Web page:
Through the association of protein complexes to DNA, the eukaryotic nuclear genome is broadly organized into open euchromatin that is accessible for enzymes acting on DNA and condensed heterochromatin that is inaccessible. Chemical and physical alterations to chromatin may impact its organization and functionality and are therefore important regulators of nuclear processes. Studies in various fungal plant pathogens have uncovered an association between chromatin organization and expression of in planta - induced genes that are important for pathogenicity. This review discusses chromatin-based regulation mechanisms as determined in the fungal plant pathogen Verticillium dahliae and relates the importance of epigenetic transcriptional regulation and other nuclear processes more broadly in fungal plant pathogens.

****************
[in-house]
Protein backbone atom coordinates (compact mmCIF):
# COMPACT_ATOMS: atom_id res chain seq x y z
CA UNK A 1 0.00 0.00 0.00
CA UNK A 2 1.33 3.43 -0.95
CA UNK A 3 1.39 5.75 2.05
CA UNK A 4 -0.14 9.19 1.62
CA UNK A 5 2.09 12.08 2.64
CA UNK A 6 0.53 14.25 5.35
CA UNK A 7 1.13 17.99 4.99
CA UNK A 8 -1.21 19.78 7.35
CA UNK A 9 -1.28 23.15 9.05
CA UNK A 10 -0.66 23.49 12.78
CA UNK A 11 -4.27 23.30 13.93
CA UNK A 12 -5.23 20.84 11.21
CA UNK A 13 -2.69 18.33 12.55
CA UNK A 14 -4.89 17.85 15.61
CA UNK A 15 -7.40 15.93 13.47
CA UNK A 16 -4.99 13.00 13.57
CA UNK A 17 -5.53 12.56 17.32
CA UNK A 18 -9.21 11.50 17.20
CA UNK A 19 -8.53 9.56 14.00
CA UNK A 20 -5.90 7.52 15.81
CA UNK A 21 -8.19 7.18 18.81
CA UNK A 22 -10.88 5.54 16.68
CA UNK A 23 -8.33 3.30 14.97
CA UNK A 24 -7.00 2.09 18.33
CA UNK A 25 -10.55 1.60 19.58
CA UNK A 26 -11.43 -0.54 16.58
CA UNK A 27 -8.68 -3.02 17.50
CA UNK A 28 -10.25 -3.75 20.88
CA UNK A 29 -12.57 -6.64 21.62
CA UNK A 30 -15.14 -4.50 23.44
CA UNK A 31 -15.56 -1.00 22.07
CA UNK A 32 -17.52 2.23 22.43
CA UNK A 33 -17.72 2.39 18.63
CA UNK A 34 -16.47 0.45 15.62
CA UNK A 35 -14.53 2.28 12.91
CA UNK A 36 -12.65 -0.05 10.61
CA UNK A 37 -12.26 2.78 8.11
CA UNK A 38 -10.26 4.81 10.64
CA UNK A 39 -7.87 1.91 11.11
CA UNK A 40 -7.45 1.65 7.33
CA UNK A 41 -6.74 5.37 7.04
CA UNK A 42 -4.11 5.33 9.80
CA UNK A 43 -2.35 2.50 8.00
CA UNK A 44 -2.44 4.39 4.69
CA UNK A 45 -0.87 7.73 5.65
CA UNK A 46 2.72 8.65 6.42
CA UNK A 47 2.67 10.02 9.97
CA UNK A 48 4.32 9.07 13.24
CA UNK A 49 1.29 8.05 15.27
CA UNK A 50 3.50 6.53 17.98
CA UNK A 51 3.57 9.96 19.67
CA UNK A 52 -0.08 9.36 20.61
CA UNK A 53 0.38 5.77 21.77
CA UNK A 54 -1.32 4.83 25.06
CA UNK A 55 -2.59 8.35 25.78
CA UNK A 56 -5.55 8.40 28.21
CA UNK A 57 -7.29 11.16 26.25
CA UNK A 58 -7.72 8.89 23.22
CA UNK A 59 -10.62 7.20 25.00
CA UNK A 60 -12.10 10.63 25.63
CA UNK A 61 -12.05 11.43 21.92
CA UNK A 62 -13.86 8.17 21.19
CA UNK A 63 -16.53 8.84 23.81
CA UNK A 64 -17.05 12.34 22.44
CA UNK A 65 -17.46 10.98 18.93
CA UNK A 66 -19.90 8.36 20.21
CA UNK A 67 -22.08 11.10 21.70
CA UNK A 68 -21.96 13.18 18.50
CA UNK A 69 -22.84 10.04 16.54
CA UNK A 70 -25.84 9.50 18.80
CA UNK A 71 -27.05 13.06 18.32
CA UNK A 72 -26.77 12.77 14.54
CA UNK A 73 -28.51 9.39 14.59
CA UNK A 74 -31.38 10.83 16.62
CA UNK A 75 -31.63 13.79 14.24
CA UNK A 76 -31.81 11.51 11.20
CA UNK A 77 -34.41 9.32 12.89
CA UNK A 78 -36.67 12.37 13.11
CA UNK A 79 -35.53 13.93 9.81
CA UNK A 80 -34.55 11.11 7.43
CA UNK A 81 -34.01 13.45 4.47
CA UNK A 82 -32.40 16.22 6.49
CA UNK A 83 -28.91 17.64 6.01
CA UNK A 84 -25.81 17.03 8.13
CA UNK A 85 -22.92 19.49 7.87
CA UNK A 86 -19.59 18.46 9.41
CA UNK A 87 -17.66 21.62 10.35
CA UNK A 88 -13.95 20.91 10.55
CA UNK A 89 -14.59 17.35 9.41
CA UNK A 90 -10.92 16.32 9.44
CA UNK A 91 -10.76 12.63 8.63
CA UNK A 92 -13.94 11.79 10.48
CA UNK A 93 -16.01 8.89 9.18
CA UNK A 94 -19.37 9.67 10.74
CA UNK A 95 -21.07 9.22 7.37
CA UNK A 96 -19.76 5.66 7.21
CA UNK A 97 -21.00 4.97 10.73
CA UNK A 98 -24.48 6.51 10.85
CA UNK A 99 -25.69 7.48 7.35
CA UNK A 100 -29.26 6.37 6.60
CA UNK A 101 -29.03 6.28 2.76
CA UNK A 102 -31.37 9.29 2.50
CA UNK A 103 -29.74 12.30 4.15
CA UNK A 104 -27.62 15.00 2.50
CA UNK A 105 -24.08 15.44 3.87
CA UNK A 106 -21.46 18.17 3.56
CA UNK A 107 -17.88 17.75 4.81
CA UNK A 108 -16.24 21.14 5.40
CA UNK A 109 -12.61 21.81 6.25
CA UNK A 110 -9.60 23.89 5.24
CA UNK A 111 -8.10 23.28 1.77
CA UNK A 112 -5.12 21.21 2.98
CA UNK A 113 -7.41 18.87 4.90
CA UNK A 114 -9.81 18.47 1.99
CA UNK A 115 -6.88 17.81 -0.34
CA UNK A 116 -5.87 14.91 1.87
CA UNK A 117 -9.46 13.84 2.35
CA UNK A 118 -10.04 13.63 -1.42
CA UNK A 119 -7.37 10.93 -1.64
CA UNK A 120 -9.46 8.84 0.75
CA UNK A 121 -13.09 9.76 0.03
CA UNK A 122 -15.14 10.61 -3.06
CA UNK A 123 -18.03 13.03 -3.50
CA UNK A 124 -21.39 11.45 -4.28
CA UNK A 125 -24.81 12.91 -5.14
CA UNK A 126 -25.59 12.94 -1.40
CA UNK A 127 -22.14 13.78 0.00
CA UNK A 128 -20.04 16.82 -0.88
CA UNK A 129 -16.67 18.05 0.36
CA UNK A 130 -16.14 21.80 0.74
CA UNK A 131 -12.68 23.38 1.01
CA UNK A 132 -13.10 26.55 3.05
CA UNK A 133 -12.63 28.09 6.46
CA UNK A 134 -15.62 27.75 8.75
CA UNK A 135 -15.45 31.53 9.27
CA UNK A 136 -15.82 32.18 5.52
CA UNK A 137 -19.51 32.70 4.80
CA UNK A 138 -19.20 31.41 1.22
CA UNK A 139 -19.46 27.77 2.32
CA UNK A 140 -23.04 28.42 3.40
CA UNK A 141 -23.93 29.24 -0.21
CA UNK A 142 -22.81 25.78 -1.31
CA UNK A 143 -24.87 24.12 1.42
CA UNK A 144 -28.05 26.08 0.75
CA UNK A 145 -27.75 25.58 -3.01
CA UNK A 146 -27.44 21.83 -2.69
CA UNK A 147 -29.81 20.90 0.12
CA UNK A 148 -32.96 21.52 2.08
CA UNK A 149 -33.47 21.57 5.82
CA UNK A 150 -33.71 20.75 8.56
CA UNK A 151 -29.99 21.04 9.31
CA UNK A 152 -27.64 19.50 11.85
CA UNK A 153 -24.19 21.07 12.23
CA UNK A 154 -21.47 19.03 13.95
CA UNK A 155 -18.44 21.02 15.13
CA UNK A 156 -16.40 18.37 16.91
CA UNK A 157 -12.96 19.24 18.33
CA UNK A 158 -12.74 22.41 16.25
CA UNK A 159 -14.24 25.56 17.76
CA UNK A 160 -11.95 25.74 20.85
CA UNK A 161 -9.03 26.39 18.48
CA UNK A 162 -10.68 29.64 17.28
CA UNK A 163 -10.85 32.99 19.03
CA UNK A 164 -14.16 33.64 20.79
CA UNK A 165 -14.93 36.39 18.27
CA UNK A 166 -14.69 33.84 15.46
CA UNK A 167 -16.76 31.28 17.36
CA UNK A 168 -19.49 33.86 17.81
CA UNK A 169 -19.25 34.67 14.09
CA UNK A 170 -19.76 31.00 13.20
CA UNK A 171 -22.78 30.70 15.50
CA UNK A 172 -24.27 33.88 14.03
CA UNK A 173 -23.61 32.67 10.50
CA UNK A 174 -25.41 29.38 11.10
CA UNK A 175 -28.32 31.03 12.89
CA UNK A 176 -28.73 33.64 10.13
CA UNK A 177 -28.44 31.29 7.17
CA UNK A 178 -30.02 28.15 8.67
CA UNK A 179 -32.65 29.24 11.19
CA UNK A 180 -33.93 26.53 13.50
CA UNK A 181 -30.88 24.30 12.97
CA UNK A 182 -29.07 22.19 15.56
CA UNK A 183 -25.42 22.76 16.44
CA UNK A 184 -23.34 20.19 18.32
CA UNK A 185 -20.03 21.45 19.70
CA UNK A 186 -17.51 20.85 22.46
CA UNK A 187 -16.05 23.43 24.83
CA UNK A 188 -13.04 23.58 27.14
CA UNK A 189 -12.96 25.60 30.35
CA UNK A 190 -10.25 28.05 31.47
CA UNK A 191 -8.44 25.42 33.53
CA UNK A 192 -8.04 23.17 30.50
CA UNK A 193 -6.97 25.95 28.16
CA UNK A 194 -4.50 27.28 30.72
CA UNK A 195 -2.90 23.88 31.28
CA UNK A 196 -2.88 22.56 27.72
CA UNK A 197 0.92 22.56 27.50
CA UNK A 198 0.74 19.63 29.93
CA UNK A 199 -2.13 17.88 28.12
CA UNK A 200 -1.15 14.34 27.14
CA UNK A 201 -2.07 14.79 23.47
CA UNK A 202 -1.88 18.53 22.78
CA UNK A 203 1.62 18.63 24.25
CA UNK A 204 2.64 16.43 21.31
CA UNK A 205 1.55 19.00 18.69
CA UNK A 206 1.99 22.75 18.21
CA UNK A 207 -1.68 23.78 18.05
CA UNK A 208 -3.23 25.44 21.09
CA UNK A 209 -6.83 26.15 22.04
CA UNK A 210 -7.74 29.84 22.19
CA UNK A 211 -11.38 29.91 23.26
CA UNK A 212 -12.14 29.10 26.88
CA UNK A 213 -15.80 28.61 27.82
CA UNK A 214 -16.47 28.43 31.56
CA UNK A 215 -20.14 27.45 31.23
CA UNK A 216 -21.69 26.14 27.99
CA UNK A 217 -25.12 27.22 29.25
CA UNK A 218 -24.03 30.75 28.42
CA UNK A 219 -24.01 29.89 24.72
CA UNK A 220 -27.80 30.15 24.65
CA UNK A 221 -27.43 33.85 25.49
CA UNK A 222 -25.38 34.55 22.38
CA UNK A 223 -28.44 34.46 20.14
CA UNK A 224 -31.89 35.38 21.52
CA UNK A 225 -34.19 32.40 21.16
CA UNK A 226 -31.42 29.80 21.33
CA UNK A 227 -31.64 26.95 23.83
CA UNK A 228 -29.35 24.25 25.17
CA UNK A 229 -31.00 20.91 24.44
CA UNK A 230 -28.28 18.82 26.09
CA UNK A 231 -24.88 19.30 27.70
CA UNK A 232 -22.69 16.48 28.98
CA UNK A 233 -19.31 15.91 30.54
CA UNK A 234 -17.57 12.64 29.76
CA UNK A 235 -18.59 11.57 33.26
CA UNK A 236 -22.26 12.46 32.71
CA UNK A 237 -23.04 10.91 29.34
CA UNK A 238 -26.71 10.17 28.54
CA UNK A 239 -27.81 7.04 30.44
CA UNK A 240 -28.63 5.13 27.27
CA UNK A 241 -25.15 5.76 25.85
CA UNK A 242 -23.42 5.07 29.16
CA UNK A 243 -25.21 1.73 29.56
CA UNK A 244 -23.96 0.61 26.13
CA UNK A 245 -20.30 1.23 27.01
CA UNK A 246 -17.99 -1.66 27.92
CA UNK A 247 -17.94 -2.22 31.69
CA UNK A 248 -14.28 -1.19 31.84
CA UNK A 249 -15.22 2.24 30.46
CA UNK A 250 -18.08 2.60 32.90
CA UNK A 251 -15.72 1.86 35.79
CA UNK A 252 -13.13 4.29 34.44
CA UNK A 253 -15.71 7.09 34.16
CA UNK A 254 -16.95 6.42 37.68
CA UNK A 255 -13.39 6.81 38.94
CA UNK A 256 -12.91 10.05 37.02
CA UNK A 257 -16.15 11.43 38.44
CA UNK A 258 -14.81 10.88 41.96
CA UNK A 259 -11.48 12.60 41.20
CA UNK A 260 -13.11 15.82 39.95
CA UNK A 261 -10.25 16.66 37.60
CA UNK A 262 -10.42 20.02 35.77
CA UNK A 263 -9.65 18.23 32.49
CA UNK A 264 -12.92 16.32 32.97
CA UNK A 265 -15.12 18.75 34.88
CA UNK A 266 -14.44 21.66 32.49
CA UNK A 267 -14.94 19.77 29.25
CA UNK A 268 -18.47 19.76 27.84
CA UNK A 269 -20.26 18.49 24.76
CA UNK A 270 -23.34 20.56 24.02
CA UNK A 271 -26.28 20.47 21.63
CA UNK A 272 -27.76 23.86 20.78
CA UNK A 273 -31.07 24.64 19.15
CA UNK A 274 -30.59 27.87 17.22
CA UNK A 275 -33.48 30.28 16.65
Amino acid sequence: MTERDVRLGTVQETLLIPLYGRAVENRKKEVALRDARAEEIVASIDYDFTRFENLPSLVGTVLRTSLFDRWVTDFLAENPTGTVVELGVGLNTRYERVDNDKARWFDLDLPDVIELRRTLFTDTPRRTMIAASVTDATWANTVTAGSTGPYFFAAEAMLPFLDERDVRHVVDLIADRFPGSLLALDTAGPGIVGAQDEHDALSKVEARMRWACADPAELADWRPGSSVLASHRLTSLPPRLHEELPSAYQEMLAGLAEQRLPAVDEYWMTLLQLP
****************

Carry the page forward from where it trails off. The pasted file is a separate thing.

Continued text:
Free, publicly-accessible full text available August 3, 2024
  4. Free, publicly-accessible full text available May 1, 2024
  5. Abstract CRISPR-Cas mediated genome engineering has revolutionized functional genomics. However, understanding of DNA repair following Cas-mediated DNA cleavage remains incomplete. Using Cas12a ribonucleoprotein genome editing in the fungal pathogen, Magnaporthe oryzae , we detail non-canonical DNA repair outcomes from hundreds of transformants. Sanger and nanopore sequencing analysis reveals significant variation in DNA repair profiles, ranging from small INDELs to kilobase size deletions and insertions. Furthermore, we find the frequency of DNA repair outcomes varies between loci. The results are not specific to the Cas-nuclease or selection procedure. Through Ku80 deletion analysis, a key protein required for canonical non-homologous end joining, we demonstrate activity of an alternative end joining mechanism that creates larger DNA deletions, and uses longer microhomology compared to C-NHEJ. Together, our results suggest preferential DNA repair pathway activity in the genome that can create different mutation profiles following repair, which could create biased genome variation and impact genome engineering and genome evolution.